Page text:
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Monday, November 28, 2011

Arctic Oscillation crippling early season hopes

The Arctic Oscillation is the king of teleconnection indices. The ability to achieve a pattern of sustainable cold in areas south of 50 North with a minimal risk of rain is best done through a negative AO. A negative AO indicates that the upper air pattern at the poles is blocked and consequently consists of higher surface pressures at higher latitudes and lower pressures in the middle latitudes. The AO for the last several weeks has been positive and is largely responsible for the prevailing warmth in Vermont and the rest of the northeast. That warmth has reached a climax in the waning days of November. Yes, there are some signs of colder weather and snow particularly later next week but the ability for any cold weather to be a permanent fixture on the weather map will be compromised severely by the AO and NAO which show a lack of upper air blocking and encourages zonal flow. The SCWB has tried to quantify the teleconnection indices with the creation of the highly unscientific "favorability index". The index is a cumulative measure of the PNA, NAO and AO indices but we flip the signs of the AO and NAO so that positive numbers indicate "favorable" and negative "unfavorable". Negative AO and NAO indices indicate the blocking described above while positive PNA indices indicate upper ridging in western North America. For example, a NAO index of -0.7, an AO index of -1.5 and a PNA index of -0.1 produces a favorability index of +2.1. In this case the 14 day favorability consists of a NAO index of +0.7, an AO of +2.0 and a PNA of -0.2. This equates to a -2.9 which is an inauspicious number in this early part of the season.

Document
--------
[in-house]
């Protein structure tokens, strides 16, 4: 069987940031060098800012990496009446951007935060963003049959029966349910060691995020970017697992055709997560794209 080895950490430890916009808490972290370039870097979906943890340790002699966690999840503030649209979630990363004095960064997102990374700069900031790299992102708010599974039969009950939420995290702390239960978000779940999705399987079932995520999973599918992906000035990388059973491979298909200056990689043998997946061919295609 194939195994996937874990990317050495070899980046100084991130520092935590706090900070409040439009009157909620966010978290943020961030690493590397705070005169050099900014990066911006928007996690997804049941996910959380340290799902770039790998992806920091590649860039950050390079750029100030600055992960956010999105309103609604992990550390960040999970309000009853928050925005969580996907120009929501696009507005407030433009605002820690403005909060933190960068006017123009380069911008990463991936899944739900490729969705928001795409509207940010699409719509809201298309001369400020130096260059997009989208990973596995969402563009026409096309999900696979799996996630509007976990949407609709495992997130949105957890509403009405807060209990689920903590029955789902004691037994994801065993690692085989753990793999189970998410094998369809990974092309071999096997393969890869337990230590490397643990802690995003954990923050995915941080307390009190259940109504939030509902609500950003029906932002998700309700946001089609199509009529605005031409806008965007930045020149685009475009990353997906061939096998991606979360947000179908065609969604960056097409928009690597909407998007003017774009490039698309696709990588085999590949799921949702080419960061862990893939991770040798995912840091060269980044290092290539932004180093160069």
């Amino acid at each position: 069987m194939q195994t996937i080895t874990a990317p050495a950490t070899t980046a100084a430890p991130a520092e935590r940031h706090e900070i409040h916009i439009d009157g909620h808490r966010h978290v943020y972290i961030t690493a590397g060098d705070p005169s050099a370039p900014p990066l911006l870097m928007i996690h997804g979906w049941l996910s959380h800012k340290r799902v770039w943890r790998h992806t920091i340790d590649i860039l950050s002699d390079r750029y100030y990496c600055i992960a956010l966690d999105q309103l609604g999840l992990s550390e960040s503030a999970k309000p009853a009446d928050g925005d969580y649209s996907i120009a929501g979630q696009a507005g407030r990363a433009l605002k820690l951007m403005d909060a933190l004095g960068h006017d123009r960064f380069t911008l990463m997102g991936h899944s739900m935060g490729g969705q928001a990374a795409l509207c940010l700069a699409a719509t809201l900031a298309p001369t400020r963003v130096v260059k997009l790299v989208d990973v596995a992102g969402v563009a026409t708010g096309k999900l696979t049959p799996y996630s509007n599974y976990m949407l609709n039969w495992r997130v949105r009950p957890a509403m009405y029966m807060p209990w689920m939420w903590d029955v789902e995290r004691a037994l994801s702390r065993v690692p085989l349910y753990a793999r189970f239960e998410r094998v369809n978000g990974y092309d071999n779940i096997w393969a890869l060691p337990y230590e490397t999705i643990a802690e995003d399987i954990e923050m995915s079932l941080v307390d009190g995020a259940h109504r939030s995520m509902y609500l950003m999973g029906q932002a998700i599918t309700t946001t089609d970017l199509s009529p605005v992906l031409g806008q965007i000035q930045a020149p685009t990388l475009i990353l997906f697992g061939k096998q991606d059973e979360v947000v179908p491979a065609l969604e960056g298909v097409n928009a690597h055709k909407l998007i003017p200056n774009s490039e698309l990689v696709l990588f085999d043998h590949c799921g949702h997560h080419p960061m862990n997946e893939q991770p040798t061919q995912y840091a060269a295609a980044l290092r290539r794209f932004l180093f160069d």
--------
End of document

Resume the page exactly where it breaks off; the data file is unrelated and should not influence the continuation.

The upcoming 5-7 days will remain very mild with only a brief break. A very moist storm system in the Midwest will track up through the eastern Great Lakes which is not good and lacks any access to cold air which is also not good. The front associated with this storm has had its eastward progression halted because of the prevailing upper air pattern and honestly I am just glad this hasn't happened later in the year. Get this nonsense out of the way now because such a scenario which includes the combination of rain and high dewpoints can obliterate snowpack. Since we don't have much of one anyway there is not much to lose.

Colder weather Thursday will also give way to another surge of warmer temperatures by the end of the weekend. More rain showers will mark the end of the warm weather on Monday the 5th or Tuesday the 6th of December. Much colder air will then grip the region for a period of around 3-5 days. Embedded in this stretch will likely be a clipper system capable of producing light accumulations. The question will be whether this cold air can persist through the middle of the month without another big warm-up. Right now I think that answer is no since too many of the above mentioned teleconnection indices are working against us.

1 comment:

TQ said...

There's some new research about the predictive nature of Eurasia's October snowcover and the AO you might find interesting.

http://newxsfc.blogspot.com/2011/11/winter-11-12-arctic-oscillation-and.html